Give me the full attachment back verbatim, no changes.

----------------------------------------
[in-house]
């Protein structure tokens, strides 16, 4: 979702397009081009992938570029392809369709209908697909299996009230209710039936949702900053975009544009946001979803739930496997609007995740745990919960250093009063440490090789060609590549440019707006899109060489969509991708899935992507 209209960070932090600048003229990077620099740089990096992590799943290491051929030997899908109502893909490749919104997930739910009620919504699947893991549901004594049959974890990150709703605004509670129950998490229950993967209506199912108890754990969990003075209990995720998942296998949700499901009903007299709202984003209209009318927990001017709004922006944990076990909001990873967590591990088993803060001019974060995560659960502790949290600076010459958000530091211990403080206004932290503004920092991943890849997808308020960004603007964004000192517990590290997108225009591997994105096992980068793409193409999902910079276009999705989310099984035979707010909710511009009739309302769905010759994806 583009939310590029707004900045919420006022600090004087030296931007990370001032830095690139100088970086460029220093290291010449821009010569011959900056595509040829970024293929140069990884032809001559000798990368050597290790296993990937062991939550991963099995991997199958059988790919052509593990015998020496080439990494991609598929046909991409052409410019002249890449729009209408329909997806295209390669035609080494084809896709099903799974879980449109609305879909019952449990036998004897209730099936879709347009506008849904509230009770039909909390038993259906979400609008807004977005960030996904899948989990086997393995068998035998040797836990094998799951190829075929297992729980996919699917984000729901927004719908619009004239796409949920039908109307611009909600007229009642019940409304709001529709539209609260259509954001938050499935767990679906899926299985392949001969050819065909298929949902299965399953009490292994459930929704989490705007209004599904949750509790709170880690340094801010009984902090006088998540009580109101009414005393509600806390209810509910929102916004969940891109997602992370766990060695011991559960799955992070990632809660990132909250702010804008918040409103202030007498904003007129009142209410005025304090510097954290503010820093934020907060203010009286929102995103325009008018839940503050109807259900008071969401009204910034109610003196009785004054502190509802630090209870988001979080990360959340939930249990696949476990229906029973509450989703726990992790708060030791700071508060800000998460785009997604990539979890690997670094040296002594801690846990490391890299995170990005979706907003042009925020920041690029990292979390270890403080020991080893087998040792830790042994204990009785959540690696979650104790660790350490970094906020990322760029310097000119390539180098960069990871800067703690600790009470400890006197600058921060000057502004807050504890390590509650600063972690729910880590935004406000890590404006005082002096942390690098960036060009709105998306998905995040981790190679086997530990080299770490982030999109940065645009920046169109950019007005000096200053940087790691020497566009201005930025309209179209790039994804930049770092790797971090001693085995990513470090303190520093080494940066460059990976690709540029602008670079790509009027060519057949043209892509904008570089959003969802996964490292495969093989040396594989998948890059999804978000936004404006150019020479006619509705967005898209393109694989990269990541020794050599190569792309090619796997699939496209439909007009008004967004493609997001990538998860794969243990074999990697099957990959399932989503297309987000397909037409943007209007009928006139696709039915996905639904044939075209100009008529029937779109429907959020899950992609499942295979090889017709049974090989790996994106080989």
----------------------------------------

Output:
[in-house]
């Protein structure tokens, strides 16, 4: 979702397009081009992938570029392809369709209908697909299996009230209710039936949702900053975009544009946001979803739930496997609007995740745990919960250093009063440490090789060609590549440019707006899109060489969509991708899935992507 209209960070932090600048003229990077620099740089990096992590799943290491051929030997899908109502893909490749919104997930739910009620919504699947893991549901004594049959974890990150709703605004509670129950998490229950993967209506199912108890754990969990003075209990995720998942296998949700499901009903007299709202984003209209009318927990001017709004922006944990076990909001990873967590591990088993803060001019974060995560659960502790949290600076010459958000530091211990403080206004932290503004920092991943890849997808308020960004603007964004000192517990590290997108225009591997994105096992980068793409193409999902910079276009999705989310099984035979707010909710511009009739309302769905010759994806 583009939310590029707004900045919420006022600090004087030296931007990370001032830095690139100088970086460029220093290291010449821009010569011959900056595509040829970024293929140069990884032809001559000798990368050597290790296993990937062991939550991963099995991997199958059988790919052509593990015998020496080439990494991609598929046909991409052409410019002249890449729009209408329909997806295209390669035609080494084809896709099903799974879980449109609305879909019952449990036998004897209730099936879709347009506008849904509230009770039909909390038993259906979400609008807004977005960030996904899948989990086997393995068998035998040797836990094998799951190829075929297992729980996919699917984000729901927004719908619009004239796409949920039908109307611009909600007229009642019940409304709001529709539209609260259509954001938050499935767990679906899926299985392949001969050819065909298929949902299965399953009490292994459930929704989490705007209004599904949750509790709170880690340094801010009984902090006088998540009580109101009414005393509600806390209810509910929102916004969940891109997602992370766990060695011991559960799955992070990632809660990132909250702010804008918040409103202030007498904003007129009142209410005025304090510097954290503010820093934020907060203010009286929102995103325009008018839940503050109807259900008071969401009204910034109610003196009785004054502190509802630090209870988001979080990360959340939930249990696949476990229906029973509450989703726990992790708060030791700071508060800000998460785009997604990539979890690997670094040296002594801690846990490391890299995170990005979706907003042009925020920041690029990292979390270890403080020991080893087998040792830790042994204990009785959540690696979650104790660790350490970094906020990322760029310097000119390539180098960069990871800067703690600790009470400890006197600058921060000057502004807050504890390590509650600063972690729910880590935004406000890590404006005082002096942390690098960036060009709105998306998905995040981790190679086997530990080299770490982030999109940065645009920046169109950019007005000096200053940087790691020497566009201005930025309209179209790039994804930049770092790797971090001693085995990513470090303190520093080494940066460059990976690709540029602008670079790509009027060519057949043209892509904008570089959003969802996964490292495969093989040396594989998948890059999804978000936004404006150019020479006619509705967005898209393109694989990269990541020794050599190569792309090619796997699939496209439909007009008004967004493609997001990538998860794969243990074999990697099957990959399932989503297309987000397909037409943007209007009928006139696709039915996905639904044939075209100009008529029937779109429907959020899950992609499942295979090889017709049974090989790996994106080989």